When I finished my graduate program at Syracuse University, the interest rate for federal Stafford Loans (now called Direct Loans) was 2.77%. I consolidated the loans and locked in a low interest rate — one that decreased when I agreed to automatic withdrawal.
On top of that, after I made 36 on-time payments, I received another drop to my interest rate. It’s why I now pay 1.9% APR on my student loans and have no intention of paying them off early.
But why do I have such a low interest rate on my student loans while my ex, who consolidated his federal loans eight years after I did, pays an interest rate of about 5%?
The answer lies in the way student loan rates are set, and the changes to the way they have been set over time.
Factors that affect interest rates for federal loans
Federal student loan interest rates are set by Congress. In the past, rates were set somewhat sporadically.
Today, thanks to the Bipartisan Student Loan Certainty Act of 2013, Congress is required to set new loan rates for the following school year every spring. The rates are good for the life of the loan, and the award year runs from July 1 to June 30.
Congress sets rates depending on the type of loan, taking into consideration whether the loan is for graduate or undergraduate students and whether the loan is subsidized or not.
Direct PLUS Loan rates are also set at this time. Federal Perkins Loans were set to 5% all the time, but the program expired on Sept. 30.
When Congress decides what rate to set, it looks at the financial markets — particularly the rate of 10-year Treasury notes — and adds a premium. The 2013 law requires student loan interest rates to follow market trends.
This explains why rates for the 2016-2017 school year are relatively low at 3.76% for undergraduate loans and 5.31% for graduate loans. With rates low and the financial markets still in recovery mode, student loans follow suit.
However, it’s worth noting that, as the economy improves and markets become more confident, student loan interest rates are likely to rise. In light of this, it’s probably a good thing the 2013 law also put caps on how high the rates can go:
- 8.25% for undergraduates
- 9.5% for graduates
- 10.5% for PLUS loans
Consolidating your federal student loans
When you consolidate your loans, the process is a little different than it used to be. I was able to lock in a low interest rate with a private loan servicer when I finished in 2005. Things were different by the time 2013 rolled around and my ex consolidated his loans.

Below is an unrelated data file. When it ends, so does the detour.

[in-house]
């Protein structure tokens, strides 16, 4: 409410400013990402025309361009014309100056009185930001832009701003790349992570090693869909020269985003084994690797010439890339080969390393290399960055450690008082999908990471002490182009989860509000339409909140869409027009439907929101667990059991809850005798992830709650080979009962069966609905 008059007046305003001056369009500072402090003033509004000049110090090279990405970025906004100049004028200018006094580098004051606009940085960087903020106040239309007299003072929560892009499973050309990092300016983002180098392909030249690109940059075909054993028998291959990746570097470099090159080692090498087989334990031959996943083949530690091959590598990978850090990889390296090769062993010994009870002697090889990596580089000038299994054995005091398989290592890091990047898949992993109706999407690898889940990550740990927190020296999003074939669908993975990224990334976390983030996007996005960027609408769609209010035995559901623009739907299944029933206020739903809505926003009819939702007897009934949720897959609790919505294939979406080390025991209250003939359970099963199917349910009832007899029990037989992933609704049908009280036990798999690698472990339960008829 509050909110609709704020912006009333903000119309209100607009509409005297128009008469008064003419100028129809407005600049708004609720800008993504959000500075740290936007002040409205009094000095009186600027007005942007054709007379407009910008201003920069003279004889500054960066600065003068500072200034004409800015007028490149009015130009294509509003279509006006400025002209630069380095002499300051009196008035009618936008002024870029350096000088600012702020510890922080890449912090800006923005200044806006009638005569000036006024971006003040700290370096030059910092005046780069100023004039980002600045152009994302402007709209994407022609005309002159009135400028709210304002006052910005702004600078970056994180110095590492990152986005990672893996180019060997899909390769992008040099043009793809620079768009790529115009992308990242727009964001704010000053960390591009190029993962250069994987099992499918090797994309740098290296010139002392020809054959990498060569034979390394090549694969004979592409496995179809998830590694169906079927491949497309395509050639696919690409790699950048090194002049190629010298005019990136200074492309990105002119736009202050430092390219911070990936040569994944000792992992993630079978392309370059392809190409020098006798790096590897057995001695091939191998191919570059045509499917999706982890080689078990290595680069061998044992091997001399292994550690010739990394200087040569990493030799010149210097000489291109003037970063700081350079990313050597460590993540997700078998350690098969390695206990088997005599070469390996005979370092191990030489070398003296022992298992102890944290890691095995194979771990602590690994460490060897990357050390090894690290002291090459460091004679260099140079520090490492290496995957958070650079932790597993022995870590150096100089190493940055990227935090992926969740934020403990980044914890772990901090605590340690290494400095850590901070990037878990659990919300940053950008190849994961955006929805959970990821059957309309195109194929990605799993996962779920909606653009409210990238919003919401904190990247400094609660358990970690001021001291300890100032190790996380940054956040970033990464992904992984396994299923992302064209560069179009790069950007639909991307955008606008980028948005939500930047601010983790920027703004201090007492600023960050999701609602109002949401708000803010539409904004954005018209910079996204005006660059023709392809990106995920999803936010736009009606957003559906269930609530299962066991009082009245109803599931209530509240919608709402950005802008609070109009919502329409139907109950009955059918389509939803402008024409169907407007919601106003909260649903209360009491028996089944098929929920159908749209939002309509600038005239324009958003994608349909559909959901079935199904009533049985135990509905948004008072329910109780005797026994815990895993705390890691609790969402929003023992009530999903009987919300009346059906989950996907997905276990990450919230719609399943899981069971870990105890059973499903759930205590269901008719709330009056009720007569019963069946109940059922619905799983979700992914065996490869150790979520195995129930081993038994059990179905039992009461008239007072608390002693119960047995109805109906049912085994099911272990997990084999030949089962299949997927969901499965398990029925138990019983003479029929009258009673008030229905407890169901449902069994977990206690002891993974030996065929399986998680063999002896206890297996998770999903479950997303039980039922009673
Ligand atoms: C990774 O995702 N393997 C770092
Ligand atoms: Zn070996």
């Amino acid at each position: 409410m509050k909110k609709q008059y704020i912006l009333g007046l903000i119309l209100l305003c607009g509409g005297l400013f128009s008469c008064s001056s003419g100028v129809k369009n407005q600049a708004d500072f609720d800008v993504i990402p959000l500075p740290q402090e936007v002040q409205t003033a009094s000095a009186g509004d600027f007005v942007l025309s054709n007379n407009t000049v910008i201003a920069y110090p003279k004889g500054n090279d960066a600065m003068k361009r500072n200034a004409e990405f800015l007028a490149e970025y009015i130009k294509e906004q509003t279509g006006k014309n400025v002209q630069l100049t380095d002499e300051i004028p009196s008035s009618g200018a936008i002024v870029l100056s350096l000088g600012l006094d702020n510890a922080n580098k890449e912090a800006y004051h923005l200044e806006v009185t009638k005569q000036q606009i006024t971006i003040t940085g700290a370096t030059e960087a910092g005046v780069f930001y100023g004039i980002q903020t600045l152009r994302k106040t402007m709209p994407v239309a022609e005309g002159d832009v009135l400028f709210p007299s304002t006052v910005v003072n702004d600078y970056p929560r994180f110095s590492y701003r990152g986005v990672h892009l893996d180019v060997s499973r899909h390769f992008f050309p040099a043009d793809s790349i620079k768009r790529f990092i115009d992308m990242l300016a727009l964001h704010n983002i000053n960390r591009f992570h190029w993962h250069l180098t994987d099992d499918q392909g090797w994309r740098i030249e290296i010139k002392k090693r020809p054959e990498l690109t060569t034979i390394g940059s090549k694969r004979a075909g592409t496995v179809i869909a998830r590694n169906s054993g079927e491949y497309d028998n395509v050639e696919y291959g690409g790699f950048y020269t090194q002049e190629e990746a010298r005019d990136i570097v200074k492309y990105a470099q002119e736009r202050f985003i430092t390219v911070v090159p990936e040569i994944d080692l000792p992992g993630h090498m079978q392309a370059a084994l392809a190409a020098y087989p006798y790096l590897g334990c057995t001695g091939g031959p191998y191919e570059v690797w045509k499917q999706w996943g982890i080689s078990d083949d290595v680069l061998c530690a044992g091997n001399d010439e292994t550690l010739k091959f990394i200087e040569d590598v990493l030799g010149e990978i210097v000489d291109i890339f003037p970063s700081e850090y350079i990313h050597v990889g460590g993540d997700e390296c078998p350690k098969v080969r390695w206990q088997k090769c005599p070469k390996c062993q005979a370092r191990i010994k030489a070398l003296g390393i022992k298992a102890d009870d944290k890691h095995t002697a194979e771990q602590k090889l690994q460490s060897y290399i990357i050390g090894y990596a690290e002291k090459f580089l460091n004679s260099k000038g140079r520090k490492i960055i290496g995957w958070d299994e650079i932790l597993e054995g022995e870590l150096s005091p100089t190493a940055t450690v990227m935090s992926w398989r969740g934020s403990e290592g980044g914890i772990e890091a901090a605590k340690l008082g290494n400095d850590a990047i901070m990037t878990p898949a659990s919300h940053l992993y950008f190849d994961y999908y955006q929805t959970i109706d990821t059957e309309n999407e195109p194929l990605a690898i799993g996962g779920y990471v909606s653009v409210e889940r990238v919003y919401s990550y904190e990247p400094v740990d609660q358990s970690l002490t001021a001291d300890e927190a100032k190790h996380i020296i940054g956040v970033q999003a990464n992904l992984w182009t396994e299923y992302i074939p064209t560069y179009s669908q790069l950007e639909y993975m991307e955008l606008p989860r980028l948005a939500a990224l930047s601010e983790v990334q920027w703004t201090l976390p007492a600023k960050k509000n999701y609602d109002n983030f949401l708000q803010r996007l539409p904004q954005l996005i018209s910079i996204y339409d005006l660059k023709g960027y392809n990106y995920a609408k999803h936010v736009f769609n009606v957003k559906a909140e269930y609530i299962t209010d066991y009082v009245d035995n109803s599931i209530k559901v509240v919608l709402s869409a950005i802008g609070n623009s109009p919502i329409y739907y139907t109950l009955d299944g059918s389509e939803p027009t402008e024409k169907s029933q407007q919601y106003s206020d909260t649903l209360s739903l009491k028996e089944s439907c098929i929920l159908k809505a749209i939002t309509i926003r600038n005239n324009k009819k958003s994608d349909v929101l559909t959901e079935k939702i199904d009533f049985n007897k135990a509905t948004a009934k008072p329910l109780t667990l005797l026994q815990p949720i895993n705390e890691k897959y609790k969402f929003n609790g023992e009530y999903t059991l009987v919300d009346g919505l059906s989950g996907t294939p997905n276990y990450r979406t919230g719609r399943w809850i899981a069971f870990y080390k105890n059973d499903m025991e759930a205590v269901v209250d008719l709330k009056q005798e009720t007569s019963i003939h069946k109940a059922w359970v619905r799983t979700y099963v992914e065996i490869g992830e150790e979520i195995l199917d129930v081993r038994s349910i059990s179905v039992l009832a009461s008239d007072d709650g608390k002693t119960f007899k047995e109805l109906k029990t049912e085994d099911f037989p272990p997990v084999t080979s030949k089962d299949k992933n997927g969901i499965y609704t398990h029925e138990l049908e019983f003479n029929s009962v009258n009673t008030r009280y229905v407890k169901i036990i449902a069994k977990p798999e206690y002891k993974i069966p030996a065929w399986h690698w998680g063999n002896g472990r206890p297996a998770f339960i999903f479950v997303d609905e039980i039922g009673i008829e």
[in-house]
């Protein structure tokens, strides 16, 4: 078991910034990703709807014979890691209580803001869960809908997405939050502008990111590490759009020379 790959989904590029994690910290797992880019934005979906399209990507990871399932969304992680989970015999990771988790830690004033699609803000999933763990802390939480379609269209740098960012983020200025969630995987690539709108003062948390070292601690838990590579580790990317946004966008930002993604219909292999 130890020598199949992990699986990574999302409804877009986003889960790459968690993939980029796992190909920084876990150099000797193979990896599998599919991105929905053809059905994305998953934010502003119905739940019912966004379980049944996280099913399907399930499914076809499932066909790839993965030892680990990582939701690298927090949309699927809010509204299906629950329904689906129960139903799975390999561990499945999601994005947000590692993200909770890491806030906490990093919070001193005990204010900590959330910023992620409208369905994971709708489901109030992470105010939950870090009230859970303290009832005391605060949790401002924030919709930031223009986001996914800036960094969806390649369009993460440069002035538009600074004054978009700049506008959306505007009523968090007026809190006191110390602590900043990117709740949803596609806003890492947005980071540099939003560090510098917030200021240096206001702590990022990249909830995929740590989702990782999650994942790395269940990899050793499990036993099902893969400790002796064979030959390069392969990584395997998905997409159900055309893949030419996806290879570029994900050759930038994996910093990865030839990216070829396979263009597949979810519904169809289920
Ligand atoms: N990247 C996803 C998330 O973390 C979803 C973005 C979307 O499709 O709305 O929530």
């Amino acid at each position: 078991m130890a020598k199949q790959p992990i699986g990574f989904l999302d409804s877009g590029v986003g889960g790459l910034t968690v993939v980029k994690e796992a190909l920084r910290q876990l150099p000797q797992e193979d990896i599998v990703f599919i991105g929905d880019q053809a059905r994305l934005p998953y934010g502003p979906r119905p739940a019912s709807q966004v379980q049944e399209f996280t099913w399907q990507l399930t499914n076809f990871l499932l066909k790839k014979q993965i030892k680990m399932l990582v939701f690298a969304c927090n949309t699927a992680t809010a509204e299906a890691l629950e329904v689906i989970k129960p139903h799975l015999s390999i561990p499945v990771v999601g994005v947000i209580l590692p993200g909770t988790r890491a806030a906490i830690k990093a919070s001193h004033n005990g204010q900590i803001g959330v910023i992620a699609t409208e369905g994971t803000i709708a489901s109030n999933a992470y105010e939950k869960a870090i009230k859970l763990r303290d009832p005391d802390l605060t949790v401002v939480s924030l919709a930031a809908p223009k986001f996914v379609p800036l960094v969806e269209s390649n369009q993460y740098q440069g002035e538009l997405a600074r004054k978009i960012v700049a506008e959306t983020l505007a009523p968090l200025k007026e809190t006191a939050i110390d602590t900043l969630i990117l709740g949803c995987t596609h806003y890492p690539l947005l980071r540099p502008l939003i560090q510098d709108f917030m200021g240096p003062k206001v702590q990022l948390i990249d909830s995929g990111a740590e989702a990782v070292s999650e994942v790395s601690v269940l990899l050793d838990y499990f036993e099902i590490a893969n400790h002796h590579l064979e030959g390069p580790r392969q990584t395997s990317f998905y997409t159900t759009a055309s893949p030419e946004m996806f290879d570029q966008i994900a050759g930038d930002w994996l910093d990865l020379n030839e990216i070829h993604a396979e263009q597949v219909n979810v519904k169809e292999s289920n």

Now, you consolidate your federal student loans through the direct program. When you consolidate this way, your new interest rate is an average of the rates on your original loans.
Each year you were in school, you got new loans at new rates. Because my ex’s student loans ranged from 3.76% to 6.80%, he ended up with a rate in the 5% range for his consolidation.
Federal student loans don’t come with a refinancing program; you can only consolidate. However, there are additional protections with federal loans, including income-based repayment.
Factors that influence interest rates for private loans
The story is a little different when you look at private loans.
Federal student loan servicers have to follow the guidance from Congress. However, private lenders have no such requirements. This is why, when I had a private student loan, I paid 6.8% APR (and why I decided that one was worth paying off quickly).
Private lenders often set their rates based on either the Prime Rate set by the Federal Reserve, or the London Interbank Offered Rate (LIBOR). A premium is, once again, added to the base rates offered by private lenders.
The Prime Rate and the LIBOR are set based on financial markets, economic conditions, and the ways the setting authority wants to pursue monetary policy.
However, there are other factors that affect interest rates on private loans, including whether you choose a fixed or variable rate and your credit history. Because private lenders are very interested in getting their money back, your credit history is going to be the most important of the factors that affect interest rates.
While it’s possible to get low rates with a private lender — perhaps better rates than what you would get with federal loans — it’s important to realize that the low advertised rate isn’t guaranteed.
There aren’t credit requirements to federal student loans. When you apply for a federal loan, you automatically get the rate set by Congress.
With private student loans, though, your credit matters a great deal. If you want to get a good rate on a private student loan or refinance, you need to build your credit.
Your best bet is to compare interest rates and shop around when you decide to apply for a private student loan, whether you are getting a new student loan or refinancing existing loans.
Student loan interest rates are always changing. It’s important to pay attention to the rates when you get your student loans, and also know what influences interest rates. You’ll have a better idea of what to expect as you plan your education.
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